Oniontown Pastoral: Listen to Your Grandma
Dear Cole and Killian:
Last week your Grandma Kathy came in all sweated up from picking vegetables and said, “Oh, John, there’s one of those tomato hornworms in the garden with eggs on its back, probably wasp eggs.” Her bottom lip wasn’t quivering, but tears weren’t far off. Poor bug.
I don’t want to see any creature suffer, but I’ve never been a fan of hornworms. First, they’re gross; they look like a bald, glossy-green, plump, juicy caterpillar. Second, they never finish their meals. I would be glad to share if they didn’t go from tomato to tomato, munching a portion and ruining the rest. And third, they leave pellet droppings called frass. Most of it falls into the soil unseen, but a little plastic table Grandma Kathy situated near a tomato plant got covered with it. The guilty insect frassed so much I couldn’t help thinking it chuckled to itself, pellet by pellet.
Your grandmother, who is on strangely good terms with the wastrels, wanted to send me on a rescue mission, but not by plucking the larvae off the hornworm or ending its suffering.
“You write about these things,” she said. “Maybe you could write about it.”
Grandma Kathy was right, boys. For whatever reason, your pop thinks a lot about sadness, and some likeminded folks like to read what I come up with. She was right, too, that in hopeless cases, one sympathetic witness can be a saving grace.
The trouble is, I don’t have much to say about future wasps dining on a hornworm, other than to note, “That’s life for you.” One being’s grilled chicken is another’s raw caterpillar. The main difference is presentation.
On the other hand, I do have something to say about Grandma Kathy. You won’t read this letter for another ten years, but as you grow I’ll be steering you toward this advice: “Grandma Kathy has a big soul. She knows how to live. Listen to her.”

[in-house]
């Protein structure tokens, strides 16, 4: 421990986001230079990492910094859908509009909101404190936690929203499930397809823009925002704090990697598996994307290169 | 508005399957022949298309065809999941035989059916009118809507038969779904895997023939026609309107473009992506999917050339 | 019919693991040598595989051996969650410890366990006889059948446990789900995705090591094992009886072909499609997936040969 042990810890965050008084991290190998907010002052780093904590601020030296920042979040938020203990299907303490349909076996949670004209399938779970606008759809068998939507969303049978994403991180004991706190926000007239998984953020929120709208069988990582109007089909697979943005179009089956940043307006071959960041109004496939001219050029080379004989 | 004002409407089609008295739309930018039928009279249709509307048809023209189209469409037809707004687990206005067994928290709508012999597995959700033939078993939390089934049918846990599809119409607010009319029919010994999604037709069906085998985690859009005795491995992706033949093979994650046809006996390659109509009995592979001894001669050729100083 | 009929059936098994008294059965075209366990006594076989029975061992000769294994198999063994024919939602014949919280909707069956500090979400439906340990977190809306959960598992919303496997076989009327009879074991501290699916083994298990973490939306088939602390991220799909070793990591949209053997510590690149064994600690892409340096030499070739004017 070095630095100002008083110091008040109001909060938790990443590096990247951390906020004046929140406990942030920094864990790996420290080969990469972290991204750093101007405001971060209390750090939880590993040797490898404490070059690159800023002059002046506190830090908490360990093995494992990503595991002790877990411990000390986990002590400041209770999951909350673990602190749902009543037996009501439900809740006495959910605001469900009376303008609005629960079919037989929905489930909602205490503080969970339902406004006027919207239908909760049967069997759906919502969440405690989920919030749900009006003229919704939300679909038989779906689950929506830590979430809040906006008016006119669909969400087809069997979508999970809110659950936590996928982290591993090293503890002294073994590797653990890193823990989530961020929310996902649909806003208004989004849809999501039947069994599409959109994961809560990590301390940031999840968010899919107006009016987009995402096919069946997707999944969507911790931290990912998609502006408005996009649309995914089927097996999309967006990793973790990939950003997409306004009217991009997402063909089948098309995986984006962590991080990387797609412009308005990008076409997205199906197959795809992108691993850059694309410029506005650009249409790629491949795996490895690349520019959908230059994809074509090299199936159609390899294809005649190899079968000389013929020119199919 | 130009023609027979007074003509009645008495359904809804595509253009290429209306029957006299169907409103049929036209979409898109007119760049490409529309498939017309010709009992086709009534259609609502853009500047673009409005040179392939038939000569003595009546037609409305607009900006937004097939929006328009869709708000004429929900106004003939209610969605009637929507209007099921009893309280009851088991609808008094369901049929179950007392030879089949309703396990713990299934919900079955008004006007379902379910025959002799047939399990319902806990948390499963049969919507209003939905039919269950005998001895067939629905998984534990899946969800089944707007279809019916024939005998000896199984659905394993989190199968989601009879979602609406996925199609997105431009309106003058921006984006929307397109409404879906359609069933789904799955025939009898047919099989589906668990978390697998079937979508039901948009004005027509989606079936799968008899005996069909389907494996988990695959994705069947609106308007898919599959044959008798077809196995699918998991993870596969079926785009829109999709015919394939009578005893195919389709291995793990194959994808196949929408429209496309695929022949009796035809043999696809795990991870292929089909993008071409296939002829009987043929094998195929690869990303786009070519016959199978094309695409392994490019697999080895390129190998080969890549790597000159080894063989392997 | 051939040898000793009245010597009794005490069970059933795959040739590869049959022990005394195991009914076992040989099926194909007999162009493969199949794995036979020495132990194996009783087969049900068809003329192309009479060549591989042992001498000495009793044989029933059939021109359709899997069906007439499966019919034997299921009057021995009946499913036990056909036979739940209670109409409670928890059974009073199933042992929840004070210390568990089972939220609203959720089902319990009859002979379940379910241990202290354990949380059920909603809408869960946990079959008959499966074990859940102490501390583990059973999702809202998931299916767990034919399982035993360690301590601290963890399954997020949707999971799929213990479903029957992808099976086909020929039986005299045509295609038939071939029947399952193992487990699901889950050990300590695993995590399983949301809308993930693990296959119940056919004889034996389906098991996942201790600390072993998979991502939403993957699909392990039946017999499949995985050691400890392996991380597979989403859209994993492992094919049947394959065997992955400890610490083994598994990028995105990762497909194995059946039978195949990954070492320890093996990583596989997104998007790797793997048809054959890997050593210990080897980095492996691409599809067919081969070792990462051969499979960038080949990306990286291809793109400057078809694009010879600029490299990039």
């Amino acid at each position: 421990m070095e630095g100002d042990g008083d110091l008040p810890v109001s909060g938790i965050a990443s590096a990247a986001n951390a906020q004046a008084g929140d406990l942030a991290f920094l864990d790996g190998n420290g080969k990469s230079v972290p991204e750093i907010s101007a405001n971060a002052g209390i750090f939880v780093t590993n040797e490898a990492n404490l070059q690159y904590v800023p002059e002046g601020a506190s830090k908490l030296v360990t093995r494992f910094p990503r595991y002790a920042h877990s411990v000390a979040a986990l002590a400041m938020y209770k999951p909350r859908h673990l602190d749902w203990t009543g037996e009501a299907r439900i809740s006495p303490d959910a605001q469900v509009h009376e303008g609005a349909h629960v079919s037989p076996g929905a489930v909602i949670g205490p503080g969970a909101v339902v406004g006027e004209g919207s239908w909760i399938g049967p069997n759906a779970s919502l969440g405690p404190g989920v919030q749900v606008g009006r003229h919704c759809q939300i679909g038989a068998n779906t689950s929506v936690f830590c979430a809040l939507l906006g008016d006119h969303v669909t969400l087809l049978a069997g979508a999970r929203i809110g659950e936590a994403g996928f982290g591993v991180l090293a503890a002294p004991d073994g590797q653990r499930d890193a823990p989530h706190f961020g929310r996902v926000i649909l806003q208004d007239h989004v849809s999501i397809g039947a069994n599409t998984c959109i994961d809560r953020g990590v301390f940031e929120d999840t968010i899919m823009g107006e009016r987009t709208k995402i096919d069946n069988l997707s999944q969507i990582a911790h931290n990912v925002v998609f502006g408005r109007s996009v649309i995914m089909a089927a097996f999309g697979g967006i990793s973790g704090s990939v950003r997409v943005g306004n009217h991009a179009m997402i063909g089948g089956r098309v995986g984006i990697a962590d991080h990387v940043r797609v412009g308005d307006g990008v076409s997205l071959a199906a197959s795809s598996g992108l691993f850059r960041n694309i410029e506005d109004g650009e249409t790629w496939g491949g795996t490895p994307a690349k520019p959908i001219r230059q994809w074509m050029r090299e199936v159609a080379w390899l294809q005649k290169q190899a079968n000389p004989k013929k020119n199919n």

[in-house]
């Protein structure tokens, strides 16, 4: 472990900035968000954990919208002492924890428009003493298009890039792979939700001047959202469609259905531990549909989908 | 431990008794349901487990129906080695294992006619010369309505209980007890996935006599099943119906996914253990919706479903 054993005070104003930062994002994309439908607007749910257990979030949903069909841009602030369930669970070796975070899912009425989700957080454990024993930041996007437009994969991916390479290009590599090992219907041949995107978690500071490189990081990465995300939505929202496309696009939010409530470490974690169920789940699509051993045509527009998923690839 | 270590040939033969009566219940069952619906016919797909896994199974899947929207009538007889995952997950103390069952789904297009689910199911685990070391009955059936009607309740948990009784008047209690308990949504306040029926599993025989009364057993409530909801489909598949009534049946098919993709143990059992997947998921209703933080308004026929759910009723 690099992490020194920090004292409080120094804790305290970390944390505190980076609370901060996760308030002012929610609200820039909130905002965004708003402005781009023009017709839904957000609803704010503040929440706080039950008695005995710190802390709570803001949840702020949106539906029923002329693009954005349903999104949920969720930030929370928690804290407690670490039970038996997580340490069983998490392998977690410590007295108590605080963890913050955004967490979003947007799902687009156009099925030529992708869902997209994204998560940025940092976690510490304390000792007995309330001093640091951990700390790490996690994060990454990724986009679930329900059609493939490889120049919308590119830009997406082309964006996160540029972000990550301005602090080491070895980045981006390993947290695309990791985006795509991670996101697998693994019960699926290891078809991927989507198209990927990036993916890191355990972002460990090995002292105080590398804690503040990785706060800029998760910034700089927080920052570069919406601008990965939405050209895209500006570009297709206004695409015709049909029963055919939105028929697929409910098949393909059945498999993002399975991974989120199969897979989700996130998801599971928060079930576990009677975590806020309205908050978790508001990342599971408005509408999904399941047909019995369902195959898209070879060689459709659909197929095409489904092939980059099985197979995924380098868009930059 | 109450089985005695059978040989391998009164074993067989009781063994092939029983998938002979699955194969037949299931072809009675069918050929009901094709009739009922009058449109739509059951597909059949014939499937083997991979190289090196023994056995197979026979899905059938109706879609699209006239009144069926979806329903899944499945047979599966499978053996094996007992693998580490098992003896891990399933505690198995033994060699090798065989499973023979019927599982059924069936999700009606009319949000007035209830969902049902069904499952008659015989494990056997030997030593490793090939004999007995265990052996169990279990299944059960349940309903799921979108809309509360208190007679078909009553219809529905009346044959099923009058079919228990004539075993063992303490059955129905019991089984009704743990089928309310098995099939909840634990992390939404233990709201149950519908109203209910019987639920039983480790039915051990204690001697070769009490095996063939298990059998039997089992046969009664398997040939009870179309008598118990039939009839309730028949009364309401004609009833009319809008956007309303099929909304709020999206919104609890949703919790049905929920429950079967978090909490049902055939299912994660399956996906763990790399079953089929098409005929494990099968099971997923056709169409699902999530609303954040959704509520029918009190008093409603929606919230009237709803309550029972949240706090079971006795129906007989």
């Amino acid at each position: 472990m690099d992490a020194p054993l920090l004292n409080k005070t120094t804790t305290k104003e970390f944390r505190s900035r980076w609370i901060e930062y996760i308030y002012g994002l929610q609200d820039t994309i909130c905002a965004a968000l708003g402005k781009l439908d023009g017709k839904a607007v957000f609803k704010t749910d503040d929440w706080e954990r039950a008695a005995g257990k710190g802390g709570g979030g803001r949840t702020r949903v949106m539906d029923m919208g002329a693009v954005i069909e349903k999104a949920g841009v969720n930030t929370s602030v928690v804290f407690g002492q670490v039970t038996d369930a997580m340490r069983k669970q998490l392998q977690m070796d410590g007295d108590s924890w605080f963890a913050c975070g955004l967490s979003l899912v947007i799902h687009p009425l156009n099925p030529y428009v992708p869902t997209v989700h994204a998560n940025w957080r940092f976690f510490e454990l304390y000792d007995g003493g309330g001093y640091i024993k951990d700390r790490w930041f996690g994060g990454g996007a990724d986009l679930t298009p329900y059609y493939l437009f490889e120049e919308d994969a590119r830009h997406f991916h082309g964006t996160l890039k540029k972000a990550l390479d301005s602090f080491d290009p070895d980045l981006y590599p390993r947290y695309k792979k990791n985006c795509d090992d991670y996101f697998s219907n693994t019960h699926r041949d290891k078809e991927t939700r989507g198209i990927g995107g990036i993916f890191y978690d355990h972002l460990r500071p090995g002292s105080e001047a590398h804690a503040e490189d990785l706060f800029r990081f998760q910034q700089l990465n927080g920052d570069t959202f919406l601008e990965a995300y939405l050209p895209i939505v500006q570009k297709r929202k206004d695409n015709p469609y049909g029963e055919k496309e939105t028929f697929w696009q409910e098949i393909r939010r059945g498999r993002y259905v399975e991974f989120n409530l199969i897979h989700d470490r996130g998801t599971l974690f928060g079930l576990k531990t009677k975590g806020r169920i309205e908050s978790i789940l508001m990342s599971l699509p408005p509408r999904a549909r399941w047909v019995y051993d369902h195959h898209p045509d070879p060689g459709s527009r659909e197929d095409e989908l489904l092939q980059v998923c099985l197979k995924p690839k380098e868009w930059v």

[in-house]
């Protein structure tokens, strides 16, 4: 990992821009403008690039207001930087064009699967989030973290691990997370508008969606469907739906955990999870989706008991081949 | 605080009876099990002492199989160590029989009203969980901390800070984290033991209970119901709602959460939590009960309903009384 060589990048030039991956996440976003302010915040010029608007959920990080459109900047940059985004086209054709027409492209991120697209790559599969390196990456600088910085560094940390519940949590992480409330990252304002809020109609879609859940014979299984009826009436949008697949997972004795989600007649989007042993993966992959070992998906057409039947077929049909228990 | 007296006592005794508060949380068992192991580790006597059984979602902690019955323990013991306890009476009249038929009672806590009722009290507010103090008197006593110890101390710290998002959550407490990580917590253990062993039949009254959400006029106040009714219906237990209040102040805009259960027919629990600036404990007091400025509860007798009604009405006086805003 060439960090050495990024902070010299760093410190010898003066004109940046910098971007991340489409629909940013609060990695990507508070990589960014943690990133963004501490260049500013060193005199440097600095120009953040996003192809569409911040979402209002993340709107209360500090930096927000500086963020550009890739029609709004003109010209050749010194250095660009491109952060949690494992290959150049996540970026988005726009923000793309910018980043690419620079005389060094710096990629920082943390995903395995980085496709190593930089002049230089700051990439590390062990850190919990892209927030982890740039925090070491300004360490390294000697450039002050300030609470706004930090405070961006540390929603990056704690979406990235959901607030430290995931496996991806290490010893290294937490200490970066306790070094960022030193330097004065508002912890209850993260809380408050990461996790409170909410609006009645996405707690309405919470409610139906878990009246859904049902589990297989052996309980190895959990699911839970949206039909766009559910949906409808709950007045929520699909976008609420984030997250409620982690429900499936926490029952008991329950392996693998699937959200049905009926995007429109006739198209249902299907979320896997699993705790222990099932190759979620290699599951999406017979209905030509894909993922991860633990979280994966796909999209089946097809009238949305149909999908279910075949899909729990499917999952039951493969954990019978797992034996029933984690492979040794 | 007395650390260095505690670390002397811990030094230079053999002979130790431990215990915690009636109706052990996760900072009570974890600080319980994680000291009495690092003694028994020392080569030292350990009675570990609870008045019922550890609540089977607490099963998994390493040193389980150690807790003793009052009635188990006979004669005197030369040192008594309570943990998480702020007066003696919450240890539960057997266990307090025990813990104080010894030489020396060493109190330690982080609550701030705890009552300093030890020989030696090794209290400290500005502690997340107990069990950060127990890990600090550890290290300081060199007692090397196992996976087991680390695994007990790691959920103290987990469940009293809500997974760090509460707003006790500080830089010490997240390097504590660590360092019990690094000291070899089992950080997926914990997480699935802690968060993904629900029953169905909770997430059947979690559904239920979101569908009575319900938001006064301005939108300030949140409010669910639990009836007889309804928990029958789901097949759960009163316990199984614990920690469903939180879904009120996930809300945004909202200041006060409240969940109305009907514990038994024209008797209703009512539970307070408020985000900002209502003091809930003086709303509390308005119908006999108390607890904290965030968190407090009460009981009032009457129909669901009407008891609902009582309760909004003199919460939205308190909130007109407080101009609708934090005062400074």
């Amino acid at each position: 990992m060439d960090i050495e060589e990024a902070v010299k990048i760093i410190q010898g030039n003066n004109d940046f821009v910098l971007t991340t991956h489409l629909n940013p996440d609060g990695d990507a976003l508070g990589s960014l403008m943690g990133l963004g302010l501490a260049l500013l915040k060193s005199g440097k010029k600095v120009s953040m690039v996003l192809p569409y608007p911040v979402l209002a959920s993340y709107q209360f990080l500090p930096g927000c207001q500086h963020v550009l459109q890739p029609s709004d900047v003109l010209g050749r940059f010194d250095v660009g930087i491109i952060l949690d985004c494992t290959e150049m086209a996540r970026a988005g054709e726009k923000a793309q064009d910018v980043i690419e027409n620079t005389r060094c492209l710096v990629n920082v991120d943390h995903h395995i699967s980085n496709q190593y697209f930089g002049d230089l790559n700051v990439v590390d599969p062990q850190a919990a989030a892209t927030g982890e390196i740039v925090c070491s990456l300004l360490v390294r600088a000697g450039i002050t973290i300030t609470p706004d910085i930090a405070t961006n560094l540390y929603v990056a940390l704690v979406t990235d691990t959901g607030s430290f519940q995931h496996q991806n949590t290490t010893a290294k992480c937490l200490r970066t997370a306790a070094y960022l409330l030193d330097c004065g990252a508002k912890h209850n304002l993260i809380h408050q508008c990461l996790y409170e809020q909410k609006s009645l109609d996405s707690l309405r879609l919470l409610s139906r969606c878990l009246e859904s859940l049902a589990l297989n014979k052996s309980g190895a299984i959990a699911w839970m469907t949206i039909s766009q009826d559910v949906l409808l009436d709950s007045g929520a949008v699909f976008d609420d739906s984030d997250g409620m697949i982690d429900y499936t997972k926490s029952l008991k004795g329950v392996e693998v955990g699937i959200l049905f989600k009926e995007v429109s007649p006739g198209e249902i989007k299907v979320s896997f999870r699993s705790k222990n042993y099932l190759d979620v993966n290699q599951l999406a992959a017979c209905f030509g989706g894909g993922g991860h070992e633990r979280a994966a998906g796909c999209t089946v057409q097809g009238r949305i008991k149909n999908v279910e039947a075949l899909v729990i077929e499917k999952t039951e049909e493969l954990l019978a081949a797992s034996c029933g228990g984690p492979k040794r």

I’m only trying to save you time and trouble. If my math skills are still operational, your grandmother and I have spent 2/3 of our lives together. Only in the last three years have I figured out that most of the time she knows best. Since 1980, then, I’ve been letting her steer 1/10 of the time, which is silly.
And I’ll tell you why. Grandma Kathy was right about that hornworm from the beginning. It’s as much a resident of the earth as I am and worthy of consideration.
“Don’t you think we ought to kill it?” I asked. “The last thing we need is a wasp infestation.”
“No, we’re too quick to kill things,” she answered. “Besides, I think wasps might be beneficial.”
I swallowed my response, which would have been, “Hey, I’m not too quick to kill things.”
But she was half right. I checked an almanac and learned that you shouldn’t squash the hornworm and its passengers. Wasps are—and I quote—“beneficial” for a garden.
Only in the last few weeks have I decided that Grandma Kathy also knows best where the garden hose is concerned. All our marriage long she has left it snaking around the yard rather than coiling it up. I bring the matter up once every decade, though not anymore. When I walk out the back door, my glance goes immediately to the hose and my mind says, “Unkempt.” Your grandmother looks first to the sunflowers, and her mind says, “Ah, beautiful.”
She has chosen the better part, and I won’t take it from her.
When Grandma Kathy plays with you, Cole, she lets you decide what to do and where to go. That’s because you know how to play better than anybody else. By watching her, I’m learning to be a good pop.
And Killian, you’re just a few months old, but it already seems that you’re going to be quieter and more reserved than your big brother. You watch, kiddo, Grandma Kathy will look into your brown eyes and see how to help you love yourself and feel so happy you’ll want to fly.
Someday you’ll be able to understand that big souls make big sacrifices. When you’re ready, I’ll explain that Pop owes his life to Grandma Kathy.
But I’ll wait for later to tell you just how. It’s enough for now to say that when I was weary and lost unto despair, your grandmother left a few of her dreams behind as if they were frass to help me find myself again.
Grandma Kathy knows how best to love you and me and the rest of creation. Please, save yourself trouble and spend more than a sliver of your years following her lead and trusting her example.
Care for the tomato hornworm. Look first to the sunflower. Give yourself away for the sake of love.
We’ll talk before you know it,